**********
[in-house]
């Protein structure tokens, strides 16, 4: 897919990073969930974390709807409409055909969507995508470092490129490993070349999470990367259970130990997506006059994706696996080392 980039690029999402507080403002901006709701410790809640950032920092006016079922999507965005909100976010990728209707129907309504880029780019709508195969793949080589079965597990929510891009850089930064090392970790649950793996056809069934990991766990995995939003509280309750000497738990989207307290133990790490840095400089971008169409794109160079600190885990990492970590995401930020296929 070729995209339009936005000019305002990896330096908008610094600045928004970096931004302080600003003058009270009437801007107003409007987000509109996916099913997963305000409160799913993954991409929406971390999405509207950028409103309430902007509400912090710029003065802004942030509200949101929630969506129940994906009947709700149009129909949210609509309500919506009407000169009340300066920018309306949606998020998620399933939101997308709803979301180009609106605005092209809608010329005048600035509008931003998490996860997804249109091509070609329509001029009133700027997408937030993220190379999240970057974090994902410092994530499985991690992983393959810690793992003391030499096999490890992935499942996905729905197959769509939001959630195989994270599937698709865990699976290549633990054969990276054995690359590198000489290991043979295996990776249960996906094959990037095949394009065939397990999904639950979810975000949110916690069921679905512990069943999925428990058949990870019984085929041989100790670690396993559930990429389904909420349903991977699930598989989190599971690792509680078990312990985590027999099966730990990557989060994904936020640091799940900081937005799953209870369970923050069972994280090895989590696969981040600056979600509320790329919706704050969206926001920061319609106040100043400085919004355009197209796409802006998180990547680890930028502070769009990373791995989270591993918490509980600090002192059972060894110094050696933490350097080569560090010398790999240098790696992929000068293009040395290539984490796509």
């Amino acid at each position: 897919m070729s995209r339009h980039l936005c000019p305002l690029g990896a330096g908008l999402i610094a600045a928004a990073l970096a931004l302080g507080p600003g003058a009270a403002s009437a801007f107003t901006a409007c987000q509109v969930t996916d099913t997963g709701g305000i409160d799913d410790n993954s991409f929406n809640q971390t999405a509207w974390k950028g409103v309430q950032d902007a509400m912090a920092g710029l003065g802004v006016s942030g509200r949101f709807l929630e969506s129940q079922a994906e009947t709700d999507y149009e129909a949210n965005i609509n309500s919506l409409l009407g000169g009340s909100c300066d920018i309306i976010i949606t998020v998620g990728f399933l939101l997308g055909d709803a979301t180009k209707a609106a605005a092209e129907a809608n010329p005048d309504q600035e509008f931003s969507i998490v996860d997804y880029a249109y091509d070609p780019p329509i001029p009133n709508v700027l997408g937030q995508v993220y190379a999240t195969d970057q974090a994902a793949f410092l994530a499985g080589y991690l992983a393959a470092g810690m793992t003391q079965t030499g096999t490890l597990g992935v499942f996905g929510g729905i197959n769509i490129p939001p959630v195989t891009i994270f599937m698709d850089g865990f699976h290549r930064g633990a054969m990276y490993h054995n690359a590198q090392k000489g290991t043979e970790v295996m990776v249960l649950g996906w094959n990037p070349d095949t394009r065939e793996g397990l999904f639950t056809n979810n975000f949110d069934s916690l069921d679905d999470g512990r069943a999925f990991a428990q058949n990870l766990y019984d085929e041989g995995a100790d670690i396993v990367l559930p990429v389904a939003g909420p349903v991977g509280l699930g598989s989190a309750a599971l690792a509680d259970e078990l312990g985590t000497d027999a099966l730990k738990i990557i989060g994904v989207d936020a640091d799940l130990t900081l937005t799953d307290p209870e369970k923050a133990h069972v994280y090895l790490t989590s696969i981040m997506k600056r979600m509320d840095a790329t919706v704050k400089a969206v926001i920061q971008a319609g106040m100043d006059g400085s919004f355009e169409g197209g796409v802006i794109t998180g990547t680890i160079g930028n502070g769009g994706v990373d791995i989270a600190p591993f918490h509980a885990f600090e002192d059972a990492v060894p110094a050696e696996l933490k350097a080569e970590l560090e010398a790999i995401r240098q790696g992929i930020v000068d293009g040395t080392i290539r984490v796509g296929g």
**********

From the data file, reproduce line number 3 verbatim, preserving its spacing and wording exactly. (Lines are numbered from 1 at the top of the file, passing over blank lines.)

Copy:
């Amino acid at each position: 897919m070729s995209r339009h980039l936005c000019p305002l690029g990896a330096g908008l999402i610094a600045a928004a990073l970096a931004l302080g507080p600003g003058a009270a403002s009437a801007f107003t901006a409007c987000q509109v969930t996916d099913t997963g709701g305000i409160d799913d410790n993954s991409f929406n809640q971390t999405a509207w974390k950028g409103v309430q950032d902007a509400m912090a920092g710029l003065g802004v006016s942030g509200r949101f709807l929630e969506s129940q079922a994906e009947t709700d999507y149009e129909a949210n965005i609509n309500s919506l409409l009407g000169g009340s909100c300066d920018i309306i976010i949606t998020v998620g990728f399933l939101l997308g055909d709803a979301t180009k209707a609106a605005a092209e129907a809608n010329p005048d309504q600035e509008f931003s969507i998490v996860d997804y880029a249109y091509d070609p780019p329509i001029p009133n709508v700027l997408g937030q995508v993220y190379a999240t195969d970057q974090a994902a793949f410092l994530a499985g080589y991690l992983a393959a470092g810690m793992t003391q079965t030499g096999t490890l597990g992935v499942f996905g929510g729905i197959n769509i490129p939001p959630v195989t891009i994270f599937m698709d850089g865990f699976h290549r930064g633990a054969m990276y490993h054995n690359a590198q090392k000489g290991t043979e970790v295996m990776v249960l649950g996906w094959n990037p070349d095949t394009r065939e793996g397990l999904f639950t056809n979810n975000f949110d069934s916690l069921d679905d999470g512990r069943a999925f990991a428990q058949n990870l766990y019984d085929e041989g995995a100790d670690i396993v990367l559930p990429v389904a939003g909420p349903v991977g509280l699930g598989s989190a309750a599971l690792a509680d259970e078990l312990g985590t000497d027999a099966l730990k738990i990557i989060g994904v989207d936020a640091d799940l130990t900081l937005t799953d307290p209870e369970k923050a133990h069972v994280y090895l790490t989590s696969i981040m997506k600056r979600m509320d840095a790329t919706v704050k400089a969206v926001i920061q971008a319609g106040m100043d006059g400085s919004f355009e169409g197209g796409v802006i794109t998180g990547t680890i160079g930028n502070g769009g994706v990373d791995i989270a600190p591993f918490h509980a885990f600090e002192d059972a990492v060894p110094a050696e696996l933490k350097a080569e970590l560090e010398a790999i995401r240098q790696g992929i930020v000068d293009g040395t080392i290539r984490v796509g296929g």